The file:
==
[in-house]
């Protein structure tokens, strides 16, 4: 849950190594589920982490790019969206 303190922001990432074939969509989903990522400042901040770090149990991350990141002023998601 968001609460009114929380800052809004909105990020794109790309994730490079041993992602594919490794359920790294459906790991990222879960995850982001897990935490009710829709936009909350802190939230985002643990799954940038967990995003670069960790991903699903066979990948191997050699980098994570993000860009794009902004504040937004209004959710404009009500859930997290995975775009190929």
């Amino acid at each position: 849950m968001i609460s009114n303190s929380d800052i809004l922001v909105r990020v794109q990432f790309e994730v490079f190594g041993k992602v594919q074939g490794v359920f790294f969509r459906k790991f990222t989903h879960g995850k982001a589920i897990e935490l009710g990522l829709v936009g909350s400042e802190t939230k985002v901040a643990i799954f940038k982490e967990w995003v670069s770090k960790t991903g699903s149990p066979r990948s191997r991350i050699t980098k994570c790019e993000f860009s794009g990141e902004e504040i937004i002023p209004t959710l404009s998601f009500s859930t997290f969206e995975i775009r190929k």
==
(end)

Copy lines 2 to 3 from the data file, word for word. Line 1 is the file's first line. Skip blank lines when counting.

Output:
């Protein structure tokens, strides 16, 4: 849950190594589920982490790019969206 303190922001990432074939969509989903990522400042901040770090149990991350990141002023998601 968001609460009114929380800052809004909105990020794109790309994730490079041993992602594919490794359920790294459906790991990222879960995850982001897990935490009710829709936009909350802190939230985002643990799954940038967990995003670069960790991903699903066979990948191997050699980098994570993000860009794009902004504040937004209004959710404009009500859930997290995975775009190929």
């Amino acid at each position: 849950m968001i609460s009114n303190s929380d800052i809004l922001v909105r990020v794109q990432f790309e994730v490079f190594g041993k992602v594919q074939g490794v359920f790294f969509r459906k790991f990222t989903h879960g995850k982001a589920i897990e935490l009710g990522l829709v936009g909350s400042e802190t939230k985002v901040a643990i799954f940038k982490e967990w995003v670069s770090k960790t991903g699903s149990p066979r990948s191997r991350i050699t980098k994570c790019e993000f860009s794009g990141e902004e504040i937004i002023p209004t959710l404009s998601f009500s859930t997290f969206e995975i775009r190929k």